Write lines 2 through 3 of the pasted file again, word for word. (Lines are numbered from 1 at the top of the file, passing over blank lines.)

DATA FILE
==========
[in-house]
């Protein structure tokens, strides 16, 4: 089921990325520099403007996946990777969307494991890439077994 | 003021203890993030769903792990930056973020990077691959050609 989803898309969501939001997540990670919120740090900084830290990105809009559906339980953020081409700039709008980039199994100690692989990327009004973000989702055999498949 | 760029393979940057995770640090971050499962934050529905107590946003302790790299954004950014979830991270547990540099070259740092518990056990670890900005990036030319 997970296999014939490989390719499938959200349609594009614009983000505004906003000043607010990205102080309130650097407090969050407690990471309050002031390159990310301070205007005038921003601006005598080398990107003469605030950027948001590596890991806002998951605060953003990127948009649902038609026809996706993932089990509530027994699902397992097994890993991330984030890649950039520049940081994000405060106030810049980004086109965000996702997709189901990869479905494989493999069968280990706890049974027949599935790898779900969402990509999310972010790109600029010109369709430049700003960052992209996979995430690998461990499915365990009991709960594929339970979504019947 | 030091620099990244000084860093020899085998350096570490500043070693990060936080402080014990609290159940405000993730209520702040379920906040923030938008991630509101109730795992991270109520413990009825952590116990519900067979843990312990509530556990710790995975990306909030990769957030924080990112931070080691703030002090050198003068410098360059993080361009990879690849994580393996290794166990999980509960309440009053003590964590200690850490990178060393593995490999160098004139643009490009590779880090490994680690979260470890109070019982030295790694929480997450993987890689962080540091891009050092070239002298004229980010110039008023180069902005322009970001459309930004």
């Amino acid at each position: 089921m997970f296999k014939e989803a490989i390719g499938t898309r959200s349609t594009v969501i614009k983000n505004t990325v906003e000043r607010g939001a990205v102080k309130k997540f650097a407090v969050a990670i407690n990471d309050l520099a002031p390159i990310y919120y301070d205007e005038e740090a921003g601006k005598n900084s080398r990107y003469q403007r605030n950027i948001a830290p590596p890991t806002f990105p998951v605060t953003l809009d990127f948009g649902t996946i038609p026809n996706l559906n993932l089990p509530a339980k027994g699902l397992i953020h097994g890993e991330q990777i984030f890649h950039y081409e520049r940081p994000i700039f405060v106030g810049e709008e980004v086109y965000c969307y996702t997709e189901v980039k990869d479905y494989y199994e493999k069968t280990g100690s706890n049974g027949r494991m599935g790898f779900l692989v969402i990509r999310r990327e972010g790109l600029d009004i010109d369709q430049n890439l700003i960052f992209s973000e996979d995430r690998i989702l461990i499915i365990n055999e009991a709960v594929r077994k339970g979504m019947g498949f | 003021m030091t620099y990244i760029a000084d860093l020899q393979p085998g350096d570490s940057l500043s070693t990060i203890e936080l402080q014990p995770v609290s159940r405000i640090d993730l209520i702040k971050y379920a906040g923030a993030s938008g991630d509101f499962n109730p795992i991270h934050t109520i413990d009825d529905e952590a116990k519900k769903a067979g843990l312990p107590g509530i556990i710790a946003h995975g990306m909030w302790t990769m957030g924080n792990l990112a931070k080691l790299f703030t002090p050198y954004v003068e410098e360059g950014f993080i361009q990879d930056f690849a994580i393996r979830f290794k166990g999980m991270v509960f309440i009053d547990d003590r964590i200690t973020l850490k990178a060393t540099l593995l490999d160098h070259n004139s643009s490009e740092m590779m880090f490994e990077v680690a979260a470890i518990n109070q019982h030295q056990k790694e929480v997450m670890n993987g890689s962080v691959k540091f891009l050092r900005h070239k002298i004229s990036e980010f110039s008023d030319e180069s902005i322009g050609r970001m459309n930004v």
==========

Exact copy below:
């Protein structure tokens, strides 16, 4: 089921990325520099403007996946990777969307494991890439077994 | 003021203890993030769903792990930056973020990077691959050609 989803898309969501939001997540990670919120740090900084830290990105809009559906339980953020081409700039709008980039199994100690692989990327009004973000989702055999498949 | 760029393979940057995770640090971050499962934050529905107590946003302790790299954004950014979830991270547990540099070259740092518990056990670890900005990036030319 997970296999014939490989390719499938959200349609594009614009983000505004906003000043607010990205102080309130650097407090969050407690990471309050002031390159990310301070205007005038921003601006005598080398990107003469605030950027948001590596890991806002998951605060953003990127948009649902038609026809996706993932089990509530027994699902397992097994890993991330984030890649950039520049940081994000405060106030810049980004086109965000996702997709189901990869479905494989493999069968280990706890049974027949599935790898779900969402990509999310972010790109600029010109369709430049700003960052992209996979995430690998461990499915365990009991709960594929339970979504019947 | 030091620099990244000084860093020899085998350096570490500043070693990060936080402080014990609290159940405000993730209520702040379920906040923030938008991630509101109730795992991270109520413990009825952590116990519900067979843990312990509530556990710790995975990306909030990769957030924080990112931070080691703030002090050198003068410098360059993080361009990879690849994580393996290794166990999980509960309440009053003590964590200690850490990178060393593995490999160098004139643009490009590779880090490994680690979260470890109070019982030295790694929480997450993987890689962080540091891009050092070239002298004229980010110039008023180069902005322009970001459309930004």
């Amino acid at each position: 089921m997970f296999k014939e989803a490989i390719g499938t898309r959200s349609t594009v969501i614009k983000n505004t990325v906003e000043r607010g939001a990205v102080k309130k997540f650097a407090v969050a990670i407690n990471d309050l520099a002031p390159i990310y919120y301070d205007e005038e740090a921003g601006k005598n900084s080398r990107y003469q403007r605030n950027i948001a830290p590596p890991t806002f990105p998951v605060t953003l809009d990127f948009g649902t996946i038609p026809n996706l559906n993932l089990p509530a339980k027994g699902l397992i953020h097994g890993e991330q990777i984030f890649h950039y081409e520049r940081p994000i700039f405060v106030g810049e709008e980004v086109y965000c969307y996702t997709e189901v980039k990869d479905y494989y199994e493999k069968t280990g100690s706890n049974g027949r494991m599935g790898f779900l692989v969402i990509r999310r990327e972010g790109l600029d009004i010109d369709q430049n890439l700003i960052f992209s973000e996979d995430r690998i989702l461990i499915i365990n055999e009991a709960v594929r077994k339970g979504m019947g498949f | 003021m030091t620099y990244i760029a000084d860093l020899q393979p085998g350096d570490s940057l500043s070693t990060i203890e936080l402080q014990p995770v609290s159940r405000i640090d993730l209520i702040k971050y379920a906040g923030a993030s938008g991630d509101f499962n109730p795992i991270h934050t109520i413990d009825d529905e952590a116990k519900k769903a067979g843990l312990p107590g509530i556990i710790a946003h995975g990306m909030w302790t990769m957030g924080n792990l990112a931070k080691l790299f703030t002090p050198y954004v003068e410098e360059g950014f993080i361009q990879d930056f690849a994580i393996r979830f290794k166990g999980m991270v509960f309440i009053d547990d003590r964590i200690t973020l850490k990178a060393t540099l593995l490999d160098h070259n004139s643009s490009e740092m590779m880090f490994e990077v680690a979260a470890i518990n109070q019982h030295q056990k790694e929480v997450m670890n993987g890689s962080v691959k540091f891009l050092r900005h070239k002298i004229s990036e980010f110039s008023d030319e180069s902005i322009g050609r970001m459309n930004v």